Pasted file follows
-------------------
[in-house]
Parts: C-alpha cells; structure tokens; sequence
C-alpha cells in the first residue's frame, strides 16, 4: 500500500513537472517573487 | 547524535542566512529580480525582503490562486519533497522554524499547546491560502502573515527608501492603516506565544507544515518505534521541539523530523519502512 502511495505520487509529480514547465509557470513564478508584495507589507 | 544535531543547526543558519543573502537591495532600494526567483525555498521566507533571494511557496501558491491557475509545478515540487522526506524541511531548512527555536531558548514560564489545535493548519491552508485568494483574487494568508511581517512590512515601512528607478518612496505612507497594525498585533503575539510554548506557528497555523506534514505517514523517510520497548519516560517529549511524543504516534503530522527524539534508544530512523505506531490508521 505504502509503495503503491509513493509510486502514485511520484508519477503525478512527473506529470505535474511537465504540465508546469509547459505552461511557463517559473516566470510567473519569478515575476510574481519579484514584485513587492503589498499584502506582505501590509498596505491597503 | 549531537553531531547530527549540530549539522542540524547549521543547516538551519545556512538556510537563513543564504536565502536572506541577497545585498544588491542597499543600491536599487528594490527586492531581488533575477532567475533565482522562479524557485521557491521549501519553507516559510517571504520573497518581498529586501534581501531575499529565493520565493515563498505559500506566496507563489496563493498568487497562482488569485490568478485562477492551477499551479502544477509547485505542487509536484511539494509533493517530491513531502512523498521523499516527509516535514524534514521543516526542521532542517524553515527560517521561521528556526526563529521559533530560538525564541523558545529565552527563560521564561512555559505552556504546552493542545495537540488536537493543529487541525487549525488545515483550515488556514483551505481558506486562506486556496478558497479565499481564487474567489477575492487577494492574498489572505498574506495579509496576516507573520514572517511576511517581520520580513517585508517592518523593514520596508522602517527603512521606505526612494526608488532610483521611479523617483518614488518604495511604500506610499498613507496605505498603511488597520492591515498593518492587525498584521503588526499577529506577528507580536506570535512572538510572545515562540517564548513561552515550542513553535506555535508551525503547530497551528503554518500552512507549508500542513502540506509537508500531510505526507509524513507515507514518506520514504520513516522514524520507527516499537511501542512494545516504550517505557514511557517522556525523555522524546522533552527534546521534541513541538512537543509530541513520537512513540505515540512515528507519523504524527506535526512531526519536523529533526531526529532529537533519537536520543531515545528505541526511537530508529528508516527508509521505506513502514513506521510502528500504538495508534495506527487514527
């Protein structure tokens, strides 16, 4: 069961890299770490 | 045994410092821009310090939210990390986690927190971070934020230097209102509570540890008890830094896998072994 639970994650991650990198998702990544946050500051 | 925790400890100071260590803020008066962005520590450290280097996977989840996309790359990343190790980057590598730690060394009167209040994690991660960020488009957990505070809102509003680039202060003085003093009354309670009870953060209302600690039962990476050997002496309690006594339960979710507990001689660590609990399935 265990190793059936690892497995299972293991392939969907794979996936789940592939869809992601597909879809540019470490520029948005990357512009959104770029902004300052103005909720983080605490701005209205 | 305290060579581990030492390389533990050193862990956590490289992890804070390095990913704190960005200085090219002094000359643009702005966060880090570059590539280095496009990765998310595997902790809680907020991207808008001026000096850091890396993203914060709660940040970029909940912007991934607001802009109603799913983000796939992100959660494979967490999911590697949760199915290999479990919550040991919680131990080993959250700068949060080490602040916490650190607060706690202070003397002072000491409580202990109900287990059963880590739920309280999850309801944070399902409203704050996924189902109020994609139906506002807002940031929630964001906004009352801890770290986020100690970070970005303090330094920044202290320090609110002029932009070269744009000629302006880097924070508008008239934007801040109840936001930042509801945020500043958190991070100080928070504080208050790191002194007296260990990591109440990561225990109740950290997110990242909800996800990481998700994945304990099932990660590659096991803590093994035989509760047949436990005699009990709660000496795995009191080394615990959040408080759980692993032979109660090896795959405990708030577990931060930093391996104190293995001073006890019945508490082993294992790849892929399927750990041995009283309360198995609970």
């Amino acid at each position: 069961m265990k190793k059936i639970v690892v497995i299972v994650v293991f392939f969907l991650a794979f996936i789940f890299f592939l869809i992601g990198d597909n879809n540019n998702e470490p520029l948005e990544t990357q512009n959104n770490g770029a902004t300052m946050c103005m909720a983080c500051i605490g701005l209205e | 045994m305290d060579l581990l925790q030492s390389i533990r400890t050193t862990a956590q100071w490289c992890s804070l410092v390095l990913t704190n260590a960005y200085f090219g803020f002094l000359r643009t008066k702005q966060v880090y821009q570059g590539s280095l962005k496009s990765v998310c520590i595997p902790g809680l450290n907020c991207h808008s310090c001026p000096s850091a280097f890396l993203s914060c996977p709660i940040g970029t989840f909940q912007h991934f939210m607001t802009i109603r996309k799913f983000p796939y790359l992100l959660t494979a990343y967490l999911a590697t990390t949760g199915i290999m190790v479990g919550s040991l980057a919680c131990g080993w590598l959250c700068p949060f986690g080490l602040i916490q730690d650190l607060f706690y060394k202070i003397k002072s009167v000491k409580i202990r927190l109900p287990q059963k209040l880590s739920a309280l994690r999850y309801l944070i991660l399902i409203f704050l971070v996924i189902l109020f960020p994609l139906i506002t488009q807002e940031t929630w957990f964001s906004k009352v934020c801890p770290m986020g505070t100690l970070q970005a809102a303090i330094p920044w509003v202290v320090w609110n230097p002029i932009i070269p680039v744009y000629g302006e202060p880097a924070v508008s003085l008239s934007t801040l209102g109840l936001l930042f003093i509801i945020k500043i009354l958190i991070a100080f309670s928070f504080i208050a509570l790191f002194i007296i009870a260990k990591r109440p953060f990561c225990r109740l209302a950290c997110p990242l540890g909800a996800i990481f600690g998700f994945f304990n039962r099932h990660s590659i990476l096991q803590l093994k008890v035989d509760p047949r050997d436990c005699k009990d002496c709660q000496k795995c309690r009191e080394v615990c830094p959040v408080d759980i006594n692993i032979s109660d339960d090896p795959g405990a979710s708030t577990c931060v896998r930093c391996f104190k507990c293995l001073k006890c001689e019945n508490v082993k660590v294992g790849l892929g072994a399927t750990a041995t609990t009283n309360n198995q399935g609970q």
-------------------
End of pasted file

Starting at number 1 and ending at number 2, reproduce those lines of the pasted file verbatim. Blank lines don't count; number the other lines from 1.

[in-house]
Parts: C-alpha cells; structure tokens; sequence